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  4. jdc1244

    jdc1244 Member

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    Here in ‘inland’ Florida it’s mostly about being without power for days – a particular pain for those with well pumps.

    The generator is in the living room waiting to be rolled out to the front porch.

    Filled the RV’s water tank.

    Plenty of kerosene for the lamps, I’ll cook on the RV’s gas stove, and the chest freezer becomes a cooler for perishables.

    And the guns aren’t really in need of special prep.
     
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  5. Mark_Mark
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    Mark_Mark Contributing Member

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    $30 gun insurance!

    Costco-Kirkland-Signature-Full-Synthetic-0W20-Main.jpg
     
  6. powermad

    powermad Member

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    I lived on the beach down there for a few years.
    After the first storm flooding out the place we went with a raised house.
    Then it was just bring in the plants, cover up the widows and wait for it to be over. Every year.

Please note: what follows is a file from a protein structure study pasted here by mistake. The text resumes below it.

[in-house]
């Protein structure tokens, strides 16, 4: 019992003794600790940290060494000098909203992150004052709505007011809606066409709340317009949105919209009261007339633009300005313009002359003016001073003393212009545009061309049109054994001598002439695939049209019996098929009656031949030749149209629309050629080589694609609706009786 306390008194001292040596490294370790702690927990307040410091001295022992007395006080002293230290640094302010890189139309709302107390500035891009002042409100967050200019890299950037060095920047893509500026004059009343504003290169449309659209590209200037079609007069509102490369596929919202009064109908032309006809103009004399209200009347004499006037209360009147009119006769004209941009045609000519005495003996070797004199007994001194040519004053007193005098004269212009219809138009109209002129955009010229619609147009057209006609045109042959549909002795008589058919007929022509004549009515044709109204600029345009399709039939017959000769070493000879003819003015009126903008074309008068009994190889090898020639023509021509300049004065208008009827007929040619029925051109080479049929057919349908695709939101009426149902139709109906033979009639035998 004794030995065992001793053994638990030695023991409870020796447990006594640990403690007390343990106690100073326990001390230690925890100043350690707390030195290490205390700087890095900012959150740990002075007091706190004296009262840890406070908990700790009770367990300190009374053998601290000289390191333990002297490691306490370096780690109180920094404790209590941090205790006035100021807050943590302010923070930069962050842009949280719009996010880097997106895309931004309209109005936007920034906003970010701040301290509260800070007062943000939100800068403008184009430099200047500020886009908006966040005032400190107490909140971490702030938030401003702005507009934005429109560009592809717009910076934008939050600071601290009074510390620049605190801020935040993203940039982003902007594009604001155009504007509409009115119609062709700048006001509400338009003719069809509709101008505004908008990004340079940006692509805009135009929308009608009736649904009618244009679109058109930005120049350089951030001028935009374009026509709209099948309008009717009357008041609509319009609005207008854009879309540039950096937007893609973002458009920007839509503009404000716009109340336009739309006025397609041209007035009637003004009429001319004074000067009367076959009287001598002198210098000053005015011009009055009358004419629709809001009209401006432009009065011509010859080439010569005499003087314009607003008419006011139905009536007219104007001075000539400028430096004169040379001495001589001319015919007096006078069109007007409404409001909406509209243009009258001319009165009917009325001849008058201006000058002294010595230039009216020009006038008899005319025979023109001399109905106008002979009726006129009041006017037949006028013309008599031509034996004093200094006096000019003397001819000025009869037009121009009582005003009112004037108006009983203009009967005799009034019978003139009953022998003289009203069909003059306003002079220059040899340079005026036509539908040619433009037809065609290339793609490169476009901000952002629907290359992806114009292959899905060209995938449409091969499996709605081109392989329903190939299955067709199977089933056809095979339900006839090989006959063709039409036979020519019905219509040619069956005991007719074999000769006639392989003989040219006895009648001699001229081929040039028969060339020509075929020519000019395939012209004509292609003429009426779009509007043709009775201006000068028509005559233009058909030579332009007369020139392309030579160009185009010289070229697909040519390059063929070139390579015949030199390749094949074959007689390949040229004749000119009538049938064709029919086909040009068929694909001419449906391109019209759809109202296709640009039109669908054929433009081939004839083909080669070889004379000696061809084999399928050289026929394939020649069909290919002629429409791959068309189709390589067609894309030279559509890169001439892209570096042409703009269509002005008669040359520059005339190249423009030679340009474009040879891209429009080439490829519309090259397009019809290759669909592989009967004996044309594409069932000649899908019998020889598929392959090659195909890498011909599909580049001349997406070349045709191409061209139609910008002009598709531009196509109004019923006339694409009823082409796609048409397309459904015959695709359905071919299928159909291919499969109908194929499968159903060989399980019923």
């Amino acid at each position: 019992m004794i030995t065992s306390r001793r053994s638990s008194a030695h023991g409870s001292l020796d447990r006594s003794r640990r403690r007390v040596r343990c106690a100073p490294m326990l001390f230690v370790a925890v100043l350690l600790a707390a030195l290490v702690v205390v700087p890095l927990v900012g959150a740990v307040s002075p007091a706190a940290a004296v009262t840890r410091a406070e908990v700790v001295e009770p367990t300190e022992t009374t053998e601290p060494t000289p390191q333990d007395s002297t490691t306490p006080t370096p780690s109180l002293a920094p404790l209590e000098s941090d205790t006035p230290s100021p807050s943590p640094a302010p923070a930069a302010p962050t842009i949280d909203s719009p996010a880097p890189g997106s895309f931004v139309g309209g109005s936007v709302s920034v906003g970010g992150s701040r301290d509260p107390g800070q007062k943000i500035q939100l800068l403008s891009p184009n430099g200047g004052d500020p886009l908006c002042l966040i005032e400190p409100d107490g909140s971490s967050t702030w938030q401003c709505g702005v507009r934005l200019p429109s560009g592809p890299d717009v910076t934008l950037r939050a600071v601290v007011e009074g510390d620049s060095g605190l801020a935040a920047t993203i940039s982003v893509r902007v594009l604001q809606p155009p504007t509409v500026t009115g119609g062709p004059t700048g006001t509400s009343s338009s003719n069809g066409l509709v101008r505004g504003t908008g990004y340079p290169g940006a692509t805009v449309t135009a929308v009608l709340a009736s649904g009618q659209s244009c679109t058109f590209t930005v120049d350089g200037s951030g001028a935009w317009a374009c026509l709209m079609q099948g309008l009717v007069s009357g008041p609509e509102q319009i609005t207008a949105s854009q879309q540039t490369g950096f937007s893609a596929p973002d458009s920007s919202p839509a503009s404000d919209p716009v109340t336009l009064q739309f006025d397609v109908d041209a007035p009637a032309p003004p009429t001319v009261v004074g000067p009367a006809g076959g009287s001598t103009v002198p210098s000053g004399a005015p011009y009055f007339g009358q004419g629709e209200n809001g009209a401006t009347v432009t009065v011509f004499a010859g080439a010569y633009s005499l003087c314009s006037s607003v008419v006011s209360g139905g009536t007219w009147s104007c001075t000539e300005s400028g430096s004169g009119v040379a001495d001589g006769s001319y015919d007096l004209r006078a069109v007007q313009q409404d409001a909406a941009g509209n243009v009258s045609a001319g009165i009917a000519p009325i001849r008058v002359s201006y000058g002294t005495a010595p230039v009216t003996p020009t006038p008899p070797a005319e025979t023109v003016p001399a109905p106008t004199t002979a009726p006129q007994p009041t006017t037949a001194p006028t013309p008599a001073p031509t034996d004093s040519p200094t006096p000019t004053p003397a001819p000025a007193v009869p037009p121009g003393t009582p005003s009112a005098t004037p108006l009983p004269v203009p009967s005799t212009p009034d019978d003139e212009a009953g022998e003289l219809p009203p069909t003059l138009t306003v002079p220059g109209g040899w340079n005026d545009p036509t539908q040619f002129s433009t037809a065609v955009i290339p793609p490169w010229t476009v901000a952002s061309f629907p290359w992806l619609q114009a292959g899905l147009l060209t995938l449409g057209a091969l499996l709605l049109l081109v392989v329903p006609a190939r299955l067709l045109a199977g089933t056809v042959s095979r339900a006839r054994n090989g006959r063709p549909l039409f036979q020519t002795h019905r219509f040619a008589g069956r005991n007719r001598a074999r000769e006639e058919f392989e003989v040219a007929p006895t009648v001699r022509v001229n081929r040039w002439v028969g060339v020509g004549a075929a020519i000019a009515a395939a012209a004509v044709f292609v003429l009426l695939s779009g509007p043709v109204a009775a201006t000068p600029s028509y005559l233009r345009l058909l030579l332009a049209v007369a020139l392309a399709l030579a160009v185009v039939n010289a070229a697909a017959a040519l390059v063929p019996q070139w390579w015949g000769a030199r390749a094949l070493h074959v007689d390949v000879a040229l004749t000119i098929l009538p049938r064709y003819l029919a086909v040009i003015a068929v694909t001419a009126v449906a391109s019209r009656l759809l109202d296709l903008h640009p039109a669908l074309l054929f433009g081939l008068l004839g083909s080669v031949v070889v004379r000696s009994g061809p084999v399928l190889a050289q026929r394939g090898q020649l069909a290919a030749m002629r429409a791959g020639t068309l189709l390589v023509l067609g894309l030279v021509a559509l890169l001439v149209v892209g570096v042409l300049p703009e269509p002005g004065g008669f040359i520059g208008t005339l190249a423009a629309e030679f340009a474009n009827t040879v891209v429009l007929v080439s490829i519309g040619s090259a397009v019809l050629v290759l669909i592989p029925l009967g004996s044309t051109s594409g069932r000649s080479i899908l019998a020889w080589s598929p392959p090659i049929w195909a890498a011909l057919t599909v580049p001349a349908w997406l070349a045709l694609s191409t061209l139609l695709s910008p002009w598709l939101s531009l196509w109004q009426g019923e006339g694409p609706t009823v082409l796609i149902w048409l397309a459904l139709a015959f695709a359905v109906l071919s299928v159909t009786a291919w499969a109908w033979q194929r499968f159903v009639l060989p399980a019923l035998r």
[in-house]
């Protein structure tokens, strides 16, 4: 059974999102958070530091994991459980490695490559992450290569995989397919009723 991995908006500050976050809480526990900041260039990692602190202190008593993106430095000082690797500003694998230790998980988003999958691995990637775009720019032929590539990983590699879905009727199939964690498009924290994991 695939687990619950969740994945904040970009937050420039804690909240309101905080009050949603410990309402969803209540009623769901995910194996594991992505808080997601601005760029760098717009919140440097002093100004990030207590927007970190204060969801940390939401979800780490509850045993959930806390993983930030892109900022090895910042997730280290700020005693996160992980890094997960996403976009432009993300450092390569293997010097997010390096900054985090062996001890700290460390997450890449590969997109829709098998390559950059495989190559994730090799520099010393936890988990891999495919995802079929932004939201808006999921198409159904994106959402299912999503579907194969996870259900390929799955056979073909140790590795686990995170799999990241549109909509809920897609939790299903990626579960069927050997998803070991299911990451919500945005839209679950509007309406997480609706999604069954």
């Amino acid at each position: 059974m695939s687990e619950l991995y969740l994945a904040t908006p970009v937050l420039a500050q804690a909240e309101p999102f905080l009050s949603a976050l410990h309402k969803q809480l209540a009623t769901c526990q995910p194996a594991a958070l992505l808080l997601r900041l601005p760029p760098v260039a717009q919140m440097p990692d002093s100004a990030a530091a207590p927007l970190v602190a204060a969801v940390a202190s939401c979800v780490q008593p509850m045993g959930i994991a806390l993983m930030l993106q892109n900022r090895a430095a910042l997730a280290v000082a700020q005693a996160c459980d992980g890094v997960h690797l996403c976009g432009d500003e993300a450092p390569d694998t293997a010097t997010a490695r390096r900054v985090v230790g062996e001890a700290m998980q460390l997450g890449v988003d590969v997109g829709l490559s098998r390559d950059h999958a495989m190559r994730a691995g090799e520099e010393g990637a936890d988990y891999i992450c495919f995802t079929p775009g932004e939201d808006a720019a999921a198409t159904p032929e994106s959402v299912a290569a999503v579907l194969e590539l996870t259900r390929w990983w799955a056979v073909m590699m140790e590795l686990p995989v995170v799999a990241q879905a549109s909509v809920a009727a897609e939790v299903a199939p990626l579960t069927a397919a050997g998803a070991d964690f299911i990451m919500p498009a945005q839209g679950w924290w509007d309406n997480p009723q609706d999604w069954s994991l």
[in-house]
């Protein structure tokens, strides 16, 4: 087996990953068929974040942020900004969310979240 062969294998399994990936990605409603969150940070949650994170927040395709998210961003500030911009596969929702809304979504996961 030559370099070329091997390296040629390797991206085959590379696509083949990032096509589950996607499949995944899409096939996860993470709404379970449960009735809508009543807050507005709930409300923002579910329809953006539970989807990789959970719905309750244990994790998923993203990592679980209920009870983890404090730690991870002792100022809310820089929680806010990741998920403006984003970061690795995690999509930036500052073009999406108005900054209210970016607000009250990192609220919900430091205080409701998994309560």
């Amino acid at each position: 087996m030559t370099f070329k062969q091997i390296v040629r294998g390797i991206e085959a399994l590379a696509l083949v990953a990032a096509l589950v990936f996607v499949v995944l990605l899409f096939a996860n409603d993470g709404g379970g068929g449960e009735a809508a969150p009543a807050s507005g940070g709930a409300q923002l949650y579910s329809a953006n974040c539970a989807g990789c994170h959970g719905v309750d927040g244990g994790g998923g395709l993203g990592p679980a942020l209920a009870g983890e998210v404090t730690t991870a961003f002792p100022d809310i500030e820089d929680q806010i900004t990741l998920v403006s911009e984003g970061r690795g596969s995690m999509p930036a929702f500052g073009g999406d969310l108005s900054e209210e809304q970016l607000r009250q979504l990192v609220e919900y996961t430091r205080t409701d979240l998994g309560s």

In between that season it's just the normal dodging lightning or tornadoes and 3:00 rain storms.
     
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  7. Slamfire

    Slamfire Member

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    A relative of mine bugged out before Hurricane Katrina hit. When the hurricane passed, she came back and took pictures of her apartment complex. The complex was gone!. What was left was jumbled sections of sidewalk concrete. And that was a Category 3 Hurricane.

    Once you go without power for a week or two, cold showers, throwing all the food out of the refrigerator, cooking on Coleman camp stoves, and high, hot humidity, hurricane parties sort of lose their fizz.